Can London firms cope with the pressure of rocketing salaries?
Alan Hodgart says law firms are going to have to make tough decisions if they want to pay their assistants the new market rates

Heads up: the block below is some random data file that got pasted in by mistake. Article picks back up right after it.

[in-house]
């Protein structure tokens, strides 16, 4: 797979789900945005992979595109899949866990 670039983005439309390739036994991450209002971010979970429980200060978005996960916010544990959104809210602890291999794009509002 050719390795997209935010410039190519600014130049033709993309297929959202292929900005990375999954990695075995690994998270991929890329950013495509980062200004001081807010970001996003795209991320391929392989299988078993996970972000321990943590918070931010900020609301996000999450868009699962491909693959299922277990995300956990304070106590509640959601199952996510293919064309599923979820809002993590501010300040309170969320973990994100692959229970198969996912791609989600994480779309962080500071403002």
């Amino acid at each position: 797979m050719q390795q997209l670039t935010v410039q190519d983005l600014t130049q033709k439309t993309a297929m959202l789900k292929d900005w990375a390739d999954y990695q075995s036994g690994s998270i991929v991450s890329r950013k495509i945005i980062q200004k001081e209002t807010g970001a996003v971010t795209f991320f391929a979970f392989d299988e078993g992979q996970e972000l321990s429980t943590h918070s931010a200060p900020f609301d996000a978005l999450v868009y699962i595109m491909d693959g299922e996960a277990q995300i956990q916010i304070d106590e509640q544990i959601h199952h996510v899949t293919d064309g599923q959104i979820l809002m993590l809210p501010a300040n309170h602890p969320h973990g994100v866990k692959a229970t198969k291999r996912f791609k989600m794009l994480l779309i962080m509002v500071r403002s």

Several market changes over recent years have contributed to the recent sharp increase in the starting salaries for law firm assistants.London has seen a sizeable increase in the volume of profits and the average profits per partner in the last few years, fuelled by a dynamic business sector.As was the case in the late 1980s boom, pressure has built up to raise assistants’ salaries in light of this underlying upward trend in profitability.The second factor is the increasing difficulty law firms face in recruiting top quality assistants across all levels. Competition for top law graduates now comes from accountants, consultants and investment banks. The professions expanded rapidly during the 1990s and their demand for bright, commercially-minded graduates has far exceeded the supply. Unsurprisingly, well-qualified law graduates are desirable to all professions and some of these pay much more than the legal profession.A third change, particularly at the top end of the market, is the need to achieve greater parity between the salaries of assistants working in London with those employed by the same firm in New York. While pay does not have to be the same (as other professions demonstrate) there has to be a narrower band than previously existed. The need for this is partly due to the one-firm concept (they will often be on the same team on the same deal) and also to the narrowing of performance expectations between top London firms and their peers in New York.But the belief that an exodus of assistants to the dotcom industry is fuelling these pay increases is misplaced. Ambitious young people are not going to abandon a dotcom dream for the sake of £42,000.The impact of this increase in starting salaries has yet to be seen. Many firms in the London market are starting to respond while others are trying to avoid any discussion in the hope that it will go away.The result is likely to be a general increase of starting salaries for all but the smaller firms, but not at the same percentage level as has occurred to date.For one thing, many firms are not recruiting in the same pool as the top firms and the graduates they are after do not necessarily have the desire to work for very large firms. These firms might need to increase starting salaries by 60% of the increase at the top, but not match it.Secondly, the top firms demand long hours and exacting levels of performance. This is partly due to the transactions business being so strong in these firms, but it is also due to the need to perform at the highest levels in order to be competitive. Firms that are less demanding in a relative sense need not match the salary increase of the top firms.Finally, there are many firms whose business environment and career paths provide a satisfying place for many assistants. These people are likely to trade off some of the increase in order to maintain their work environment.However, expect to see an overall increase in starting salaries, which will work its way up the salary scales over the next few months. An overall escalation of assistants’ salaries should be worrying firms, not the additional cost of starting salaries.The economic impact of this for many firms will be more than they can afford at present. Outside the top end of the market, there are many firms that have seen profits improve in recent years but, in relative profits-per-partner terms, are still well behind those of better performing competitors.A 10%-12% hike in the salary bill will come straight off the bottom line for many. Some might be recovered through increasing people’s chargeable time, but this depends on business growth. Little will be recovered through increased charge rates.A firm whose salary costs for assistants totals 30% of income will face a drop in profits roughly equivalent to the salary increase if its profit margin is also around 30%. A lower margin will increase the impact.The subsequent cut in profits per partner might be the straw that breaks the back of many. Better performing partners who have resisted the calls of the headhunters could change their mind, given they might be feeling underpaid at the moment. This could set off a serious longer term decline in the business of many firms: better partners leave, better assistants leave, better clients leave, the quality of work declines and profits fall, thus worsening the situation.Many of these firms would be better off not paying the increase but doing what the other firms that pay the increase will be forced to do: to focus on performance across the firm, not just that of associates. Areas of practice that are generating low profit will probably need to be abandoned. Partners who are not generating enough fees and profits and who are not able to manage clients effectively will face early retirement. Support departments will be expected to justify their costs in terms of their contribution to business growth and development.Focusing on performance is something that in many cases has not been applied as rigorously as it needs to be. If firms are to recover the additional salary costs of assistants then increasing the overall performance of the firm is essential.There is likely to be an increase in the performance gap between the better performing firms, those that can generally afford the salary increases, and those that will have more difficulty because of a relatively lower level of performance.The ‘better performers’ are likely to be more successful at attracting high quality assistants, retaining their existing partners and attracting higher performing partners from under-performing firms. This will drive up their performance even further, strengthen their competitiveness, and enable them to significantly improve the quality of their client base and work.Under-performing firms are likely to move in a reverse way. Unable to match the increases they lose good associates or good partners if they try and match the increases. Either way they face a loss of quality clients and work over time.The consequences of this round of salary increases is serious indeed for those firms perceived to be under-performing in the market. Should they not grasp the issue of performance management quickly they run the risk of a steeper long term decline in competitiveness.